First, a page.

DISKO BAY, Greenland
James Brusslan is an environmental lawyer with climate change on his mind. He cycles to the office and works at a Chicago law firm that offsets its carbon emissions. He plasters friends’ SUVs with stickers that say: “I’m changing the climate! Ask me how!”
To get a first-hand glimpse of such changes, Brusslan, 50, recently spent $2,800 (approx. Rs1 lakh) on a week-long camping trip here, about 200 miles north of the Arctic Circle. “I wanted to see what was happening,” he said, as he gazed at an ice fiord where a glacier was splintering into icebergs. “In 10 years, it will probably be gone.” He next plans to see the melting glaciers of Sichuan, China.
Most Greenland visitors head to Disko Bay. Tourists can stay at Hotel Arctic’s heated metal ‘igloos’ and watch giant icebergs drift by in the bay.
Global warming has given rise to a new niche in the booming ecotourism business: Climate tourists. These visitors seek out places where a long-term warming trend—subject of a global summit hosted by the United Nations (UN) late last month—is starting to have a discernible impact. Yet, some say, there is a big irony in this kind of travel: Any trip by train, plane or cruise ship pumps carbon dioxide into the atmosphere and potentially contributes to the warming of the planet.
“What is the point of your trip to the Maldives if the end result is that it will be drowned” because emissions from ecotourists’ jets contribute to global warming and rising seas, says Jeff Gazzard of the Aviation Environmental Federation, a UK group fighting to curtail airplane emissions. The Maldives, a string of islands in the Indian Ocean, sit about 3ft above sea level, and are at risk if warming effects raise ocean levels.
More than 1.5 million tourists now visit the Arctic each year, up from one million in the early 1990s, according to the UN. Longer and warmer summers keep arctic seas freer of ice flows, so cruise ships can visit places that were once inaccessible—raising other environmental concerns.
Some tourists to Norway’s Svalbard archipelago in the arctic hope to catch sight of new islands that have appeared as the ice sheet retreats. “They’re just rocks,” scoffs Rune Bergstroem, head of the environment department at the governor of Svalbard’s office. That didn’t stop a recent visitor from England from trying to claim one such island, going ashore and writing his bid on a baked-bean can. It was rejected.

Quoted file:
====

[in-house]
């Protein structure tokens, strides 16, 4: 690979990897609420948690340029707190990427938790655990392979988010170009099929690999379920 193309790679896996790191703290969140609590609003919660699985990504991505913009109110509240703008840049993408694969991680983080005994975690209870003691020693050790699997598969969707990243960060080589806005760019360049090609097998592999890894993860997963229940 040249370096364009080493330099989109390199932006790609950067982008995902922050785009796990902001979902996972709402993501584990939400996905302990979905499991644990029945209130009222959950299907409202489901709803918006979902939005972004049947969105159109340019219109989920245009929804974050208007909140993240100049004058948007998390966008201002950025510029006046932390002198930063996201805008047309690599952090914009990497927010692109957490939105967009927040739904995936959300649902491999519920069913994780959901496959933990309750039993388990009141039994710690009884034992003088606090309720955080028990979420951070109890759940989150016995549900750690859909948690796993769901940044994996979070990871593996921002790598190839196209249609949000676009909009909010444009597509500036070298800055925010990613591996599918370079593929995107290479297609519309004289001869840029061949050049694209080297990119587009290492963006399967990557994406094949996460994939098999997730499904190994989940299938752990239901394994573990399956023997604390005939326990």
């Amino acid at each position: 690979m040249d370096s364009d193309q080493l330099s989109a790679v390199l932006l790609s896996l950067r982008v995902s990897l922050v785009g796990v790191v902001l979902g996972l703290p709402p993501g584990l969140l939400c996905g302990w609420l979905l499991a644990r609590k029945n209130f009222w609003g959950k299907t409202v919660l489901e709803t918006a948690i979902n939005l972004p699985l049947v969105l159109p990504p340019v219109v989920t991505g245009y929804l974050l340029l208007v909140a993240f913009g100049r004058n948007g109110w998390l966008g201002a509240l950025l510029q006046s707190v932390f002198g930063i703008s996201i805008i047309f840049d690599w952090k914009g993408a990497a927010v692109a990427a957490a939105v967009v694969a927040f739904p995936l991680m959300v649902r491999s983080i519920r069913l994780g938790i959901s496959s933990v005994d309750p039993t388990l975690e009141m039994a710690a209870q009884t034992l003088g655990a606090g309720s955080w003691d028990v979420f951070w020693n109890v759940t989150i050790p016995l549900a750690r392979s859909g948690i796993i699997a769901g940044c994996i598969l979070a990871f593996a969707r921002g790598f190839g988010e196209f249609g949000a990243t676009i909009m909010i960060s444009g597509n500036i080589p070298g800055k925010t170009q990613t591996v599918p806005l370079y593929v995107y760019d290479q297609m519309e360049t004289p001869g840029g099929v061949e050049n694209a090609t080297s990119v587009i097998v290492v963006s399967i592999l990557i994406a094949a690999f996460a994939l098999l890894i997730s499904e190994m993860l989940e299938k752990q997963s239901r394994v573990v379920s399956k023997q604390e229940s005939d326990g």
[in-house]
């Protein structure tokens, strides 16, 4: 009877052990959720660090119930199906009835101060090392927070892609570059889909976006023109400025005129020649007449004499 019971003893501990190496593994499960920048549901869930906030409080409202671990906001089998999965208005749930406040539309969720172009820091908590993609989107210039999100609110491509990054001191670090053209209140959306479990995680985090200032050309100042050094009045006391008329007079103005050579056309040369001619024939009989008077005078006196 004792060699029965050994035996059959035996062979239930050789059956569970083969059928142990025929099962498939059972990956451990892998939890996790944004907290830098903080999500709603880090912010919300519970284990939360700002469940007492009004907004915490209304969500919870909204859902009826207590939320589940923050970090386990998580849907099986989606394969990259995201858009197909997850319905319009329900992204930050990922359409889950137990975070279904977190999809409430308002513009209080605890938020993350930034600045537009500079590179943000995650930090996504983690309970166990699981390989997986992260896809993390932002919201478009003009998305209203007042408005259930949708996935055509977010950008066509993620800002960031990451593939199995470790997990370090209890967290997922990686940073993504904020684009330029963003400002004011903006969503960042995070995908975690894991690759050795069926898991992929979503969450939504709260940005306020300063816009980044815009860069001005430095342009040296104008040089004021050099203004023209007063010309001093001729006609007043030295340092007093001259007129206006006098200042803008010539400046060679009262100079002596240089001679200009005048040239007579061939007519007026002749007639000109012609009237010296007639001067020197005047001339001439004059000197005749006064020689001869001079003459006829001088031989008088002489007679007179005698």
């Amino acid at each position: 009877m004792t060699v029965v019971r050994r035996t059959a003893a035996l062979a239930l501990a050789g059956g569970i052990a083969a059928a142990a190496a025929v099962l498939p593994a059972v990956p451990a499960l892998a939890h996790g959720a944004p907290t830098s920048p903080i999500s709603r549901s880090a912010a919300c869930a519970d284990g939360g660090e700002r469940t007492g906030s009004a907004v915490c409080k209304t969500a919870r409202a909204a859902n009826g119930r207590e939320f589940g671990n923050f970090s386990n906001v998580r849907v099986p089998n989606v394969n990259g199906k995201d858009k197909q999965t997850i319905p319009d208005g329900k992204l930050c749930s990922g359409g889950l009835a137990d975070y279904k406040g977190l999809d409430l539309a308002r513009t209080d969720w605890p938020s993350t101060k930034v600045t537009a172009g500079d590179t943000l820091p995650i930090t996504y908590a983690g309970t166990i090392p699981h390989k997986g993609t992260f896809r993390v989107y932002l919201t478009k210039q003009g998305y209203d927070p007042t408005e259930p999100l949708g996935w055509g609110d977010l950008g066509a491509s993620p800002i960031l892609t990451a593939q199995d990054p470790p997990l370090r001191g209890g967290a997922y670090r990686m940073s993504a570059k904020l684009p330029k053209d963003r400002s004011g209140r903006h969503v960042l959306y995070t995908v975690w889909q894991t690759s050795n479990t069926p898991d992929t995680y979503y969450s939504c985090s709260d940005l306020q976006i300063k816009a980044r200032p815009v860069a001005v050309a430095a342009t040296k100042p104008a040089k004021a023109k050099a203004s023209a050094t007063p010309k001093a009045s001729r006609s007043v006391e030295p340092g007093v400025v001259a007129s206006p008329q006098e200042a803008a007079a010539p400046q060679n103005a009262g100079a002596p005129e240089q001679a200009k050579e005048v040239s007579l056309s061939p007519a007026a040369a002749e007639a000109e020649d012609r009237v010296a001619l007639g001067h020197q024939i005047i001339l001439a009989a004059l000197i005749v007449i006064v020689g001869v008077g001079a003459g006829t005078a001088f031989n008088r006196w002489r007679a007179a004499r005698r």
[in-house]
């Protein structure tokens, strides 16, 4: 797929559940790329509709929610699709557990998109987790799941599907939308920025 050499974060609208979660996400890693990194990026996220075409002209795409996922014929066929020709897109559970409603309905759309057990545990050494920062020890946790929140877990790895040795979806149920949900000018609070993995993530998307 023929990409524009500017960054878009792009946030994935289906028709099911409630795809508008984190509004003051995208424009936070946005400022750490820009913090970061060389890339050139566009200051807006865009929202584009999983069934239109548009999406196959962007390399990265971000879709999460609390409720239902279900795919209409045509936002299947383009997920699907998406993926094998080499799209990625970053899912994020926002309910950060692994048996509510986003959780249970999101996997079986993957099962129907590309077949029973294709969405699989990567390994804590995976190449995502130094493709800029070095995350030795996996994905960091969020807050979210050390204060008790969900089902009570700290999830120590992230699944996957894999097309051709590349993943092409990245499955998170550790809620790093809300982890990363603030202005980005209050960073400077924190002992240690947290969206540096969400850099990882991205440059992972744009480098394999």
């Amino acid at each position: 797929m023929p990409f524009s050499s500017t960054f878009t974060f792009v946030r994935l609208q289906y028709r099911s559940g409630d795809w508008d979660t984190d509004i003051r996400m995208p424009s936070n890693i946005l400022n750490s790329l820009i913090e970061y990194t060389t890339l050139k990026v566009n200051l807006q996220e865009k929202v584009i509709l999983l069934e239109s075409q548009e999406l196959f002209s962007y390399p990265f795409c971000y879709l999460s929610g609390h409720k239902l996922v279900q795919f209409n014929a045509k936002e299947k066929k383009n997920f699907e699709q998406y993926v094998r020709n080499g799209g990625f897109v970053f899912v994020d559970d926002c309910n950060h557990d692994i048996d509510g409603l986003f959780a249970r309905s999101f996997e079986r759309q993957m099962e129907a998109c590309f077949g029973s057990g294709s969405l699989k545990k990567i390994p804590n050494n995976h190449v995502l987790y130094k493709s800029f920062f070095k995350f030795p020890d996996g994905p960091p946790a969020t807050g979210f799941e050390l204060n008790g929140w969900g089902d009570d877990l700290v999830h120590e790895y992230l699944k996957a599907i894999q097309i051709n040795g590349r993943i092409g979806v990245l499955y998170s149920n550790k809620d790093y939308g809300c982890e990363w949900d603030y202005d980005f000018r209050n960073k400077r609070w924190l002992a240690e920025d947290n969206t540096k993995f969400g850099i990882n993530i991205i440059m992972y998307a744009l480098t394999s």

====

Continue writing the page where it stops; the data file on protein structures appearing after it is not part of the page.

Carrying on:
The annual number of visitors to Svalbard has surged 33% in the past five years to about 80,000. About half arrive on cruise liners. With so many more passengers going ashore, fragile vegetation on some islands has gotten worn down. There is a higher risk of an oil spill; a new law requires ships on the eastern part of the islands to use marine diesel instead of heavy oil. Local wildlife is under threat, and not just from climate change. “Regions with polar bears were hard to access, but boats can now get there because the sea ice melts,” says Bergstroem. “There could be more conflicts between people and bears.”
Still, global warming can be a persuasive sales pitch. Last month, Betchart Expeditions Inc., of Cupertino, California, offers a 12-day voyage to “Warming Island” near Greenland. Melting ice has revealed the long-buried island, “a compelling indicator of the rapid speed of global warming,” says Betchart’s website. The cost: Between $5,000 and $7,000, not including flights. So far, 38 people have signed up.
Earthwatch Institute, a non-profit in Maynard, Massachusetts, runs trips that allow people to help scientists studying coral reefs in the Bahamas and the effects of climate change on orchids in India. Its 11-day trip, “Climate Change at the Arctic’s Edge”—priced between $2,849 and $4,349, not including flights—involves going to Manitoba, Canada, to monitor carbon stores in the permafrost.